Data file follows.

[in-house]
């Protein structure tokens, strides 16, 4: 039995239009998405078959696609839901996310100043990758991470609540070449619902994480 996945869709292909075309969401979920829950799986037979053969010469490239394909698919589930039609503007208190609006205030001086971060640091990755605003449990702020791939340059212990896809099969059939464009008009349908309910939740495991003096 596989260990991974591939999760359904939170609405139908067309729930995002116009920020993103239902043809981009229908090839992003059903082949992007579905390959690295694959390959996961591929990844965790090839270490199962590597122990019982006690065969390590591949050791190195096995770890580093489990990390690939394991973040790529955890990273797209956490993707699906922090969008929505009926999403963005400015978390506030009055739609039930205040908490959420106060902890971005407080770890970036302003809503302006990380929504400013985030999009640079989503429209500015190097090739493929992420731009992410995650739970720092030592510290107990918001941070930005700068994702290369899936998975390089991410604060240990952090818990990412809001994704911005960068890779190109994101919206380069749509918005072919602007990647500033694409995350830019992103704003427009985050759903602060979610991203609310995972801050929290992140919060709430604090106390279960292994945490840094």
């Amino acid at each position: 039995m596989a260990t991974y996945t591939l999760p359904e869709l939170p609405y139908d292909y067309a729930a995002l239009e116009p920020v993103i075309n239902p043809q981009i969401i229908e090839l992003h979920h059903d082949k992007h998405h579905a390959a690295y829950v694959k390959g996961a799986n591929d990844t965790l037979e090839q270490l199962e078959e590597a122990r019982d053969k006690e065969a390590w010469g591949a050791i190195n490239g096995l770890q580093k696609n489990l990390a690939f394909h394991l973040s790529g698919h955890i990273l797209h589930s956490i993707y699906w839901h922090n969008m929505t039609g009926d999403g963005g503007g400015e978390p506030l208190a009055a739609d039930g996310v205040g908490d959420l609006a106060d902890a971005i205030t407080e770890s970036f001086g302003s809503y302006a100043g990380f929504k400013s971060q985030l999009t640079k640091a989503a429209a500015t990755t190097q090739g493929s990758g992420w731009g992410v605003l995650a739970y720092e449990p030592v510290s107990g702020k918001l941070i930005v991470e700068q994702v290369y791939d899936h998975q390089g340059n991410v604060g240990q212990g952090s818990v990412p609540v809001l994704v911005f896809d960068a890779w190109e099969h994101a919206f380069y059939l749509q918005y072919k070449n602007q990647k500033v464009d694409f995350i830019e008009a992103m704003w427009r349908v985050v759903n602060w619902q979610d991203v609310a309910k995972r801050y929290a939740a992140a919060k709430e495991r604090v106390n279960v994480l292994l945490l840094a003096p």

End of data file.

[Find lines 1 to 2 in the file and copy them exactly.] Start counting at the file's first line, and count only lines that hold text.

[in-house]
């Protein structure tokens, strides 16, 4: 039995239009998405078959696609839901996310100043990758991470609540070449619902994480 996945869709292909075309969401979920829950799986037979053969010469490239394909698919589930039609503007208190609006205030001086971060640091990755605003449990702020791939340059212990896809099969059939464009008009349908309910939740495991003096 596989260990991974591939999760359904939170609405139908067309729930995002116009920020993103239902043809981009229908090839992003059903082949992007579905390959690295694959390959996961591929990844965790090839270490199962590597122990019982006690065969390590591949050791190195096995770890580093489990990390690939394991973040790529955890990273797209956490993707699906922090969008929505009926999403963005400015978390506030009055739609039930205040908490959420106060902890971005407080770890970036302003809503302006990380929504400013985030999009640079989503429209500015190097090739493929992420731009992410995650739970720092030592510290107990918001941070930005700068994702290369899936998975390089991410604060240990952090818990990412809001994704911005960068890779190109994101919206380069749509918005072919602007990647500033694409995350830019992103704003427009985050759903602060979610991203609310995972801050929290992140919060709430604090106390279960292994945490840094």